PARIS (AP) — The Latest from the French Open:
Serena Williams looks back on track, at least for now, in her second-round match on Court Suzanne Lenglen.
Williams won the second set 6-3 against Anna-Lena Friedsam, having lost the first set to the 21-year-old ranked 104 spots below her.
The top-ranked Williams hasn’t lost a three-set match this year, with a 7-0 record.
Francesca Schiavone has won an epic second-round match against Svetlana Kuznetsova on Court 1, with 13 breaks of serve in the third set, nine of them consecutive.
You may need a calculator to tot up the score: 6-7 (11), 7-5, 10-8.
The matchup of the past French Open champions lasted a grueling 3 hours, 50 minutes.
That’s still not their record. At the 2011 Australian Open, Schiavone beat Kuznetsova in the longest women’s match, by time, in Grand Slam history — a 6-4, 1-6, 16-14 marathon that lasted 4 hours, 44 minutes. Schiavone saved six match points, then converted on her third match point.
This time, Schiavone needed just one match point. At 15-40 in the final game, Kuznetsova attempted a forehand drop-shot but it sailed limply into the net.
Russia’s Kuznetsova, seeded 18th this time, won the title at Roland Garros in 2009, a year before Italy’s Schiavone did.
Serena Williams is in trouble in the second round of the French Open.
She lost the first set 7-5 to Anna-Lena Friedsam, a 21-year-old ranked 104 spots below the No.1.
Williams is having trouble with all her strokes, especially her serve.
Last year, the 19-time Grand Slam champion exited the French Open at this stage.
Two-time Wimbledon champion Petra Kvitova is through to the French Open third round.
The fourth seed beat Silvia Soler-Espinosa, 6-7 (4), 6-4, 6-2.
Kvitova was a semifinalist at the French in 2012.
The 17th-seeded woman, Sara Errani, also advanced against Carina Witthoeft, winning 6-3, 4-6, 6-2. Errani was a finalist at the French in 2012.
Thanks to his next opponent’s withdrawal, Japan’s Kei Nishikori is the first player to advance to the second week of the French Open — and he gets plenty of extra time for rest and preparation.
The fifth-seeded Nishikori was supposed to play Benjamin Becker in the third round on Friday, but Becker pulled out of the tournament Thursday because of a muscle tear in his right shoulder.
“Very sorry to hear about Benjamin being injured,” Nishikori tweeted here: https://twitter.com/keinishikori/status/603873170160943104 .
That puts Nishikori in the fourth round at Roland Garros for the second time. In 2013, he became the first man from Japan to make it that far in 75 years.
Next for Nishikori will be a match on Sunday against Lukas Rosol or Teymuraz Gabashvili.
Becker played in two consecutive five-set matches, beating No. 32 Fernando Verdasco 10-8 in the fifth on Wednesday.
The French Open loses its fifth-seeded woman, with Caroline Wozniacki losing 6-4, 7-6 (4) in the second round.
Her opponent, Julia Goerges, overcame the sniffles, frequently pulling out a tissue to wipe her red nose.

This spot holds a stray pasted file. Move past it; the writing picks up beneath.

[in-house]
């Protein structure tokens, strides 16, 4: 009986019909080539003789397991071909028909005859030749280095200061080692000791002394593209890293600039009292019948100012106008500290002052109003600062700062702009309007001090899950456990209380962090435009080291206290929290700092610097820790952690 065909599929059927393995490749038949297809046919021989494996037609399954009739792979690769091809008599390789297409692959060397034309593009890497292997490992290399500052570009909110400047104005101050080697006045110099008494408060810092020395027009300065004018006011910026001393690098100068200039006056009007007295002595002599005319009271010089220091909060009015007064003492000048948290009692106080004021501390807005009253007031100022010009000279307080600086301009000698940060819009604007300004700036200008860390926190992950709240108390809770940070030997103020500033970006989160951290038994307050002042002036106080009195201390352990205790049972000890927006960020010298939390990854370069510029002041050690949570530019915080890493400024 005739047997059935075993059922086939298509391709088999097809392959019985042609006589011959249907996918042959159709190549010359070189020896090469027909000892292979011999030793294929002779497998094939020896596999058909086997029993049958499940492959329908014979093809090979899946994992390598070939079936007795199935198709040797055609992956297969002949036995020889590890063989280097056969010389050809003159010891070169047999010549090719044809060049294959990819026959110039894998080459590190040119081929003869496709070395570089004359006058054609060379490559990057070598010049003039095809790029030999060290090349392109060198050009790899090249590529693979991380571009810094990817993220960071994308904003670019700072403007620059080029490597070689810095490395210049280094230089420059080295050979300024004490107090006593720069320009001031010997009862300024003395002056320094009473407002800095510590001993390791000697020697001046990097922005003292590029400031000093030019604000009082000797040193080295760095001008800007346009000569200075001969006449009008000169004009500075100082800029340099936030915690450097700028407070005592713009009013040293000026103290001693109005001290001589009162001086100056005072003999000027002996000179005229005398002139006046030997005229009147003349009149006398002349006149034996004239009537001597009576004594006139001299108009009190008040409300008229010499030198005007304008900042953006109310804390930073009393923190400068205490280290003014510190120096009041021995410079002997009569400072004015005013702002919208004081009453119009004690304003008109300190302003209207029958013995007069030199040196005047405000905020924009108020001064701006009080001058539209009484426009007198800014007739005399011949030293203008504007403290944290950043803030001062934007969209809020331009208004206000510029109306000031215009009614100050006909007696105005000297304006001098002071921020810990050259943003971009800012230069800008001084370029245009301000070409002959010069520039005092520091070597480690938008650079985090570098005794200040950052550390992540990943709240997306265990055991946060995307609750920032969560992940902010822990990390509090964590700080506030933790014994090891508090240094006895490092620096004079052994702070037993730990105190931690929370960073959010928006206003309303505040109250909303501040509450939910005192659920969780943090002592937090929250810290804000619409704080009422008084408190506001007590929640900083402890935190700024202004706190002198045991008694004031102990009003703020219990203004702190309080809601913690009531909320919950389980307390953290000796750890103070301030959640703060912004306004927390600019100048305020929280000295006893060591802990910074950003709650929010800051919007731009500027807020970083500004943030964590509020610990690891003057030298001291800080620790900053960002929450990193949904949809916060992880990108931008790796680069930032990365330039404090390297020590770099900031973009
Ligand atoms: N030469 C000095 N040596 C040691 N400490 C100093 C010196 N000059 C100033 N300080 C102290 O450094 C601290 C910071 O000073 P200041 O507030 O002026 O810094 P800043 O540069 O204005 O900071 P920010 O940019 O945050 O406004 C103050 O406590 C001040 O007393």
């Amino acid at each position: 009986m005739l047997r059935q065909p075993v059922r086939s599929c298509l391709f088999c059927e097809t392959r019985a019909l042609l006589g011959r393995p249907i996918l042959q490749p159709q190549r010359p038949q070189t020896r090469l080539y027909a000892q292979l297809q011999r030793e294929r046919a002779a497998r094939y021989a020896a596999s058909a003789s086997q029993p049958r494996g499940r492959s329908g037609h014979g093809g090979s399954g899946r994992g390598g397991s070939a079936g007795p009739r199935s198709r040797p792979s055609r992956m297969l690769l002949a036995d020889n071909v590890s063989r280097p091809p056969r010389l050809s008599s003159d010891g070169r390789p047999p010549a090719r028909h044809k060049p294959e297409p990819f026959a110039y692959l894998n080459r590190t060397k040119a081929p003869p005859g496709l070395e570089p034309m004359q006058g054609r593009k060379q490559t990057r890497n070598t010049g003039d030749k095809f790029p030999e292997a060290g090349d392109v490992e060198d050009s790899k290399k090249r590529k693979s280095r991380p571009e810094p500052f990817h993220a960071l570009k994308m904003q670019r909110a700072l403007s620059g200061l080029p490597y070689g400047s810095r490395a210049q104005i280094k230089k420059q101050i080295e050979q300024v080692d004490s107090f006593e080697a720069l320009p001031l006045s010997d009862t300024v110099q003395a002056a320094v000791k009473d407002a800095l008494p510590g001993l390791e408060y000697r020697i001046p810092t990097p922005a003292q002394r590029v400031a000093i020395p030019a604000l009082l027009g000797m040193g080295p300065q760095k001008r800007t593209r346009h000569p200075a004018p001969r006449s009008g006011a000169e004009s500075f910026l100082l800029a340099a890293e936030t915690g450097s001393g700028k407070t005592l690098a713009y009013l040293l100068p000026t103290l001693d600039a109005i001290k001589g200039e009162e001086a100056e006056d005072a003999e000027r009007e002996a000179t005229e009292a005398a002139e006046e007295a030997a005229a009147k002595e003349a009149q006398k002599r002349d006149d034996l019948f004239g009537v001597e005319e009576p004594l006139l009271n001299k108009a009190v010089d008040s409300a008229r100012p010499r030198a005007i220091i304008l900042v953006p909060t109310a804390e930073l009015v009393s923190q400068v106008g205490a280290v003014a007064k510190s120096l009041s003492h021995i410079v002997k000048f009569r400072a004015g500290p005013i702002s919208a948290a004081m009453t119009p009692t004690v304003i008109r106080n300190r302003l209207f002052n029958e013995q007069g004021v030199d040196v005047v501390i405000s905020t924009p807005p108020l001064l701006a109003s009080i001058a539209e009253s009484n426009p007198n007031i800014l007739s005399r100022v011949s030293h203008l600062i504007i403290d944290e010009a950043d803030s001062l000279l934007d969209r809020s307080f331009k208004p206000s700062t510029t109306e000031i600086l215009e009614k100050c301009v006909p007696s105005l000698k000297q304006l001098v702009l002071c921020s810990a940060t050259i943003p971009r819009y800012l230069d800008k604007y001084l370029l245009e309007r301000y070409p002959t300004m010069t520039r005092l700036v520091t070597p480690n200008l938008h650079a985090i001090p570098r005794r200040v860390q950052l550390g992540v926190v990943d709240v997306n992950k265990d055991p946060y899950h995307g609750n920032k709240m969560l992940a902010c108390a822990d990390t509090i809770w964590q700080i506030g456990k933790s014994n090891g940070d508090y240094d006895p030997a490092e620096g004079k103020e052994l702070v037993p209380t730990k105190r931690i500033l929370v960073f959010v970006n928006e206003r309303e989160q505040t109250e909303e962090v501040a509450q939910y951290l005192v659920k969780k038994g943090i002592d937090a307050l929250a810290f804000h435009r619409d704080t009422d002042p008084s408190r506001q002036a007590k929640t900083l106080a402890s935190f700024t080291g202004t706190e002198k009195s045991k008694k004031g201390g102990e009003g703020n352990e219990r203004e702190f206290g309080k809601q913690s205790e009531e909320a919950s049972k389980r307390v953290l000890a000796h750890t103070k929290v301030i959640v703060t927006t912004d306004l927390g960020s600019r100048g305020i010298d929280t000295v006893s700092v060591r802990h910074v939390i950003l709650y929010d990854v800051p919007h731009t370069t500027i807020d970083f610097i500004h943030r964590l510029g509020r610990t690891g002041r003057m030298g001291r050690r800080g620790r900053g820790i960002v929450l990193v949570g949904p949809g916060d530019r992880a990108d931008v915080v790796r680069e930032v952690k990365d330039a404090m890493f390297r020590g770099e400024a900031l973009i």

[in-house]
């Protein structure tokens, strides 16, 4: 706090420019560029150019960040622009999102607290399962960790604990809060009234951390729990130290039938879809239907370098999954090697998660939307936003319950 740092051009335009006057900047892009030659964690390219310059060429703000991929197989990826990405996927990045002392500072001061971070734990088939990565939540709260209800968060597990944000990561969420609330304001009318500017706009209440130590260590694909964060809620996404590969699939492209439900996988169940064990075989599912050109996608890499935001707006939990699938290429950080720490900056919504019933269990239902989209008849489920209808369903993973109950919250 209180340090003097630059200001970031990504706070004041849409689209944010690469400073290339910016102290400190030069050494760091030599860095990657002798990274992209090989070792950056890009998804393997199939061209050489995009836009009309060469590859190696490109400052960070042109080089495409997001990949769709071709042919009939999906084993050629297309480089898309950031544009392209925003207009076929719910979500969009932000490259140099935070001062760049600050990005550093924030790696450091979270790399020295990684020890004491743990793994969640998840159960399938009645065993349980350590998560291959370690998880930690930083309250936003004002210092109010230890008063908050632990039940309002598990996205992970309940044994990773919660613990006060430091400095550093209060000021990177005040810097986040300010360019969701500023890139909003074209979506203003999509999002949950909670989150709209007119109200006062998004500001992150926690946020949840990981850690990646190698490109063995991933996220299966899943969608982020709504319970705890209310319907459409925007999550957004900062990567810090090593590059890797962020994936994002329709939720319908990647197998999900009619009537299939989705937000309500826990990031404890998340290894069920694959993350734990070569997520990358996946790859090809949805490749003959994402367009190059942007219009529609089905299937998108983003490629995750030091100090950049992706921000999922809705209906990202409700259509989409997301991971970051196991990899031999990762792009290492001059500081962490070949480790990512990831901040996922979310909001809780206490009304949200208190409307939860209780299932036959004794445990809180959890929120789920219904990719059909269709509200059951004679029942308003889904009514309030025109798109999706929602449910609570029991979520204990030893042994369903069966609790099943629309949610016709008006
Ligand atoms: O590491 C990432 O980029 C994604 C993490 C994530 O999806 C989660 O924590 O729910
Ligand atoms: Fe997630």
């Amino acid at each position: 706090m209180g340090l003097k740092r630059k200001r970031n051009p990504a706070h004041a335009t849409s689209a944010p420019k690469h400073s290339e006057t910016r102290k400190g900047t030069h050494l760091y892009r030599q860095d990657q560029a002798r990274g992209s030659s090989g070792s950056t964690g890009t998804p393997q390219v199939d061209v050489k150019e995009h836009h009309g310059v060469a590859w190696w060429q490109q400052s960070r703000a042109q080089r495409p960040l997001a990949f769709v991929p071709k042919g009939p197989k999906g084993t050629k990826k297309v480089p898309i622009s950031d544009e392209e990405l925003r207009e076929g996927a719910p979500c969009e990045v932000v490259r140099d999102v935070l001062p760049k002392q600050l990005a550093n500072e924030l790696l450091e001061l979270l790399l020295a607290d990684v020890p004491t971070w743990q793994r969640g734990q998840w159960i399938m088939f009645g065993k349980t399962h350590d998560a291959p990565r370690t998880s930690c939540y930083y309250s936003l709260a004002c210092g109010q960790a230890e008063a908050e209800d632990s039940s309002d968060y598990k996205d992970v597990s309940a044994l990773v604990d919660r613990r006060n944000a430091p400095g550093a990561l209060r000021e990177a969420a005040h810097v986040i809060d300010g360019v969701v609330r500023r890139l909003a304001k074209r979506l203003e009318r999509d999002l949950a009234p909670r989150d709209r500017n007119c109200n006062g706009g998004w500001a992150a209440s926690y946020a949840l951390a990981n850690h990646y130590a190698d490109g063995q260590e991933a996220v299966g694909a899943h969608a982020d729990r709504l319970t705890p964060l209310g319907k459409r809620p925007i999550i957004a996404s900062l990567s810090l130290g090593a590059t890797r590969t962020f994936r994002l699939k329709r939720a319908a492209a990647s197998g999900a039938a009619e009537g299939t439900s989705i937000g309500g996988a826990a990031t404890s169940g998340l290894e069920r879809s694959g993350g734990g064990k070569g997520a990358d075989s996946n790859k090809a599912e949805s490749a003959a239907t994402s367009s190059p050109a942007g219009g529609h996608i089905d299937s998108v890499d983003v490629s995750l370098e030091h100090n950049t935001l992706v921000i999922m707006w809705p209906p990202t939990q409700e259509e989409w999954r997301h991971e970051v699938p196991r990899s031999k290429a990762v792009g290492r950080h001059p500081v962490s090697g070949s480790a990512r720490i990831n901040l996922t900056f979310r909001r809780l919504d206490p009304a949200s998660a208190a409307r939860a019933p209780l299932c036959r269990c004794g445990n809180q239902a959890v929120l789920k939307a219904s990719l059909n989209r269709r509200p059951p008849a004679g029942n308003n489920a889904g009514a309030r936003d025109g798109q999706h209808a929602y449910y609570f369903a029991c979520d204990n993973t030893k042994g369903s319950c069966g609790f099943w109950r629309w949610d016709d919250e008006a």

“Today is very special as I haven’t beaten a top-10 player for a long time,” said the German ranked 67 spots lower than the Dane, ranked five.
In the tiebreaker, “I just told myself to be aggressive,” she said. “It paid off in the end.”
Wozniacki, a former No. 1 and two-time finalist at the U.S. Open, has never advanced beyond the quarterfinals at the French. She looked distracted against Goerges, picking dust from under her fingernails during a second-set changeover after losing her serve in the 7th game.
In a matchup of past French Open champions on Court 1, Svetlana Kuznetsova has taken the first set from Francesca Schiavone in an epic tiebreaker than ended 13-11.
Kuznetsova finally seized the 82-minute set on her seventh chance, hitting a backhand volley winner to close a 15-stroke exchange.
Russia’s Kuznetsova won the title at Roland Garros in 2009, a year before Italy’s Schiavone did.
Fifth-seeded Caroline Wozniacki is making life difficult for herself, losing the first set 6-4 against an opponent ranked 67 spots below her, Julia Goerges.
The formerly top-ranked Dane broke the German in the fourth game, but then lost her next two service games. She angrily thumped her racket on the clay after netting a backhand that allowed Goerges to pull ahead 4-3.
The crowds are being slow to fill their court, Philippe Chatrier, which is barely half-full. The menacing weather doesn’t help: Dark clouds are filling the sky and a distinctly chilly breeze is flapping at the players’ yellow skirts.
Thwack, grunt, thwack.
Play is underway on Day 5 of the French Open, where 23 seeded players will be kicking up clay dust against lower-ranked opponents looking to upset the hierarchy.
The top seeds, Serena Williams for the women and Novak Djokovic among the men, are both in action in successive second-round matches on Court Suzanne Lenglen.
The spotty form of defending men’s champion Rafael Nadal will be closely scrutinized on the center court, Philippe Chatrier, against a player he has lost to just once in 13 encounters, Nicolas Almagro.
They should be out in a couple of hours from now, after the first center-court match pitting formerly top-ranked Caroline Wozniacki, seeded fifth, against Julia Goerges of Germany.
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